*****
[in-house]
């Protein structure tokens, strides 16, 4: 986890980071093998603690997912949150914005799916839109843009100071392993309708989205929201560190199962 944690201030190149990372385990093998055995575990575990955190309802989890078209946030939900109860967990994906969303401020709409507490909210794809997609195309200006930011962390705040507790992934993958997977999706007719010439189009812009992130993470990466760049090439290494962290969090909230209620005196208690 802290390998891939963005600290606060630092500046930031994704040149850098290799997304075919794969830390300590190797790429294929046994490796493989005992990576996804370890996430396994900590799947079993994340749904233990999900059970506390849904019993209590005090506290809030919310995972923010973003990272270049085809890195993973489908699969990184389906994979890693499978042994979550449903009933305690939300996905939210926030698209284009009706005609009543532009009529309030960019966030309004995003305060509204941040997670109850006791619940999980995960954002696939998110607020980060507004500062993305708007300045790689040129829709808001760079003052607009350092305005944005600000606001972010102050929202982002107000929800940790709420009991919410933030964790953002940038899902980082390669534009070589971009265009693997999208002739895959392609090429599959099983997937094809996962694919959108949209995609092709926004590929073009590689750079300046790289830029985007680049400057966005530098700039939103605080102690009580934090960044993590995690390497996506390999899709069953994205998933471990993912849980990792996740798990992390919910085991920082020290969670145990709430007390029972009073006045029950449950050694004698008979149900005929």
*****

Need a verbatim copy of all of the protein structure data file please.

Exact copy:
[in-house]
């Protein structure tokens, strides 16, 4: 986890980071093998603690997912949150914005799916839109843009100071392993309708989205929201560190199962 944690201030190149990372385990093998055995575990575990955190309802989890078209946030939900109860967990994906969303401020709409507490909210794809997609195309200006930011962390705040507790992934993958997977999706007719010439189009812009992130993470990466760049090439290494962290969090909230209620005196208690 802290390998891939963005600290606060630092500046930031994704040149850098290799997304075919794969830390300590190797790429294929046994490796493989005992990576996804370890996430396994900590799947079993994340749904233990999900059970506390849904019993209590005090506290809030919310995972923010973003990272270049085809890195993973489908699969990184389906994979890693499978042994979550449903009933305690939300996905939210926030698209284009009706005609009543532009009529309030960019966030309004995003305060509204941040997670109850006791619940999980995960954002696939998110607020980060507004500062993305708007300045790689040129829709808001760079003052607009350092305005944005600000606001972010102050929202982002107000929800940790709420009991919410933030964790953002940038899902980082390669534009070589971009265009693997999208002739895959392609090429599959099983997937094809996962694919959108949209995609092709926004590929073009590689750079300046790289830029985007680049400057966005530098700039939103605080102690009580934090960044993590995690390497996506390999899709069953994205998933471990993912849980990792996740798990992390919910085991920082020290969670145990709430007390029972009073006045029950449950050694004698008979149900005929």